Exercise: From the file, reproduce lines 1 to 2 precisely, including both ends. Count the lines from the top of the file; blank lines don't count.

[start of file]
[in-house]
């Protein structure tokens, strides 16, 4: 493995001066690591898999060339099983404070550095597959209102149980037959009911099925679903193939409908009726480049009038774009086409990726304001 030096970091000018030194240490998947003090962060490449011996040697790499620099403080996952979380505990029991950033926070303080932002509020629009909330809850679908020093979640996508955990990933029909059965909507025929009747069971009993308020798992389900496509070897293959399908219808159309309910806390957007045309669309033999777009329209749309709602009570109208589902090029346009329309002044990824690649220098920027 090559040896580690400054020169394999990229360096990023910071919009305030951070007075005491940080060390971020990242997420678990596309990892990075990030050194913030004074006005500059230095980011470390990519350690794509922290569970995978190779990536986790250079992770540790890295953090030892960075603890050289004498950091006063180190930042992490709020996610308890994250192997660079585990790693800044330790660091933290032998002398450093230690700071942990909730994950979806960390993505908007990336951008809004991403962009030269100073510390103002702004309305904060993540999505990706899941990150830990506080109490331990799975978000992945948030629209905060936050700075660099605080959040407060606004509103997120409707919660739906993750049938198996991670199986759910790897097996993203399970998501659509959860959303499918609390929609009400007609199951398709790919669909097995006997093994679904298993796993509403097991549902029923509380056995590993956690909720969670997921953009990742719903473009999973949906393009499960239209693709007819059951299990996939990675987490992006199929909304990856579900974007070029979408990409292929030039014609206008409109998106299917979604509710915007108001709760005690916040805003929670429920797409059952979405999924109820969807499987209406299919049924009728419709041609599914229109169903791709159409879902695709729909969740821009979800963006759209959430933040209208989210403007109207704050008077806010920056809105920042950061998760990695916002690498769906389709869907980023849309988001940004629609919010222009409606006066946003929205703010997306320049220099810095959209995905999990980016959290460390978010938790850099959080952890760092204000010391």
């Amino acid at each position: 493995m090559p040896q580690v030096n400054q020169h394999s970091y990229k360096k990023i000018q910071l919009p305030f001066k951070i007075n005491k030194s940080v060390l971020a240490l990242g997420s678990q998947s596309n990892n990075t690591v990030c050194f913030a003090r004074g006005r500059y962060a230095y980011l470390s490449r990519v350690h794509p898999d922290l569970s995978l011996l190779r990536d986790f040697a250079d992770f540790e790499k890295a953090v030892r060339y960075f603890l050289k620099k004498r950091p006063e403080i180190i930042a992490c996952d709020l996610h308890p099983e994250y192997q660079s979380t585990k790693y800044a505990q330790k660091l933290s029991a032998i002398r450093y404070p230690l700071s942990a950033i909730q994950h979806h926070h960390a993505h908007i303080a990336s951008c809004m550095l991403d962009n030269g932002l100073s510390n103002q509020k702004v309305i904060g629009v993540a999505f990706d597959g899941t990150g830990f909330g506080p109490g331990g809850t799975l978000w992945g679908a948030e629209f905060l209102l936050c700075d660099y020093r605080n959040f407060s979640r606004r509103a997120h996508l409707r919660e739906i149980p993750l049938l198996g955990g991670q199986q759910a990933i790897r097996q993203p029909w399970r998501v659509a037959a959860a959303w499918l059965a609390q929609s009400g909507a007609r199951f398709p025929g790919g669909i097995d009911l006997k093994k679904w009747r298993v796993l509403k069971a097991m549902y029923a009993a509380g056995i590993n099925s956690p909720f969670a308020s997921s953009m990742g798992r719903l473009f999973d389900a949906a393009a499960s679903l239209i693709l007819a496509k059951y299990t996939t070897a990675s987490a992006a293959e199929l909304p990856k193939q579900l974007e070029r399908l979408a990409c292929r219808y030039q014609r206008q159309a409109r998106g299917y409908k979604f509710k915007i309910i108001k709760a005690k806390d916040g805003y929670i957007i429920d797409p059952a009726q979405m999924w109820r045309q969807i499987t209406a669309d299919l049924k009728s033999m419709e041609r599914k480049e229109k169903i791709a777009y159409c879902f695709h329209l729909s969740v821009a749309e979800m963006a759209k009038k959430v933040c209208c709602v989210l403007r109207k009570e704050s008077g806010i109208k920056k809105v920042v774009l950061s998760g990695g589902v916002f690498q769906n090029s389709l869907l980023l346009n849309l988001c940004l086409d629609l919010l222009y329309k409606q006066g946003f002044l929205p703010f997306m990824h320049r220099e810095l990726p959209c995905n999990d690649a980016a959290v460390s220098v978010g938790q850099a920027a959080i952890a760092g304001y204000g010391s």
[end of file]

[in-house]
């Protein structure tokens, strides 16, 4: 493995001066690591898999060339099983404070550095597959209102149980037959009911099925679903193939409908009726480049009038774009086409990726304001 030096970091000018030194240490998947003090962060490449011996040697790499620099403080996952979380505990029991950033926070303080932002509020629009909330809850679908020093979640996508955990990933029909059965909507025929009747069971009993308020798992389900496509070897293959399908219808159309309910806390957007045309669309033999777009329209749309709602009570109208589902090029346009329309002044990824690649220098920027 090559040896580690400054020169394999990229360096990023910071919009305030951070007075005491940080060390971020990242997420678990596309990892990075990030050194913030004074006005500059230095980011470390990519350690794509922290569970995978190779990536986790250079992770540790890295953090030892960075603890050289004498950091006063180190930042992490709020996610308890994250192997660079585990790693800044330790660091933290032998002398450093230690700071942990909730994950979806960390993505908007990336951008809004991403962009030269100073510390103002702004309305904060993540999505990706899941990150830990506080109490331990799975978000992945948030629209905060936050700075660099605080959040407060606004509103997120409707919660739906993750049938198996991670199986759910790897097996993203399970998501659509959860959303499918609390929609009400007609199951398709790919669909097995006997093994679904298993796993509403097991549902029923509380056995590993956690909720969670997921953009990742719903473009999973949906393009499960239209693709007819059951299990996939990675987490992006199929909304990856579900974007070029979408990409292929030039014609206008409109998106299917979604509710915007108001709760005690916040805003929670429920797409059952979405999924109820969807499987209406299919049924009728419709041609599914229109169903791709159409879902695709729909969740821009979800963006759209959430933040209208989210403007109207704050008077806010920056809105920042950061998760990695916002690498769906389709869907980023849309988001940004629609919010222009409606006066946003929205703010997306320049220099810095959209995905999990980016959290460390978010938790850099959080952890760092204000010391």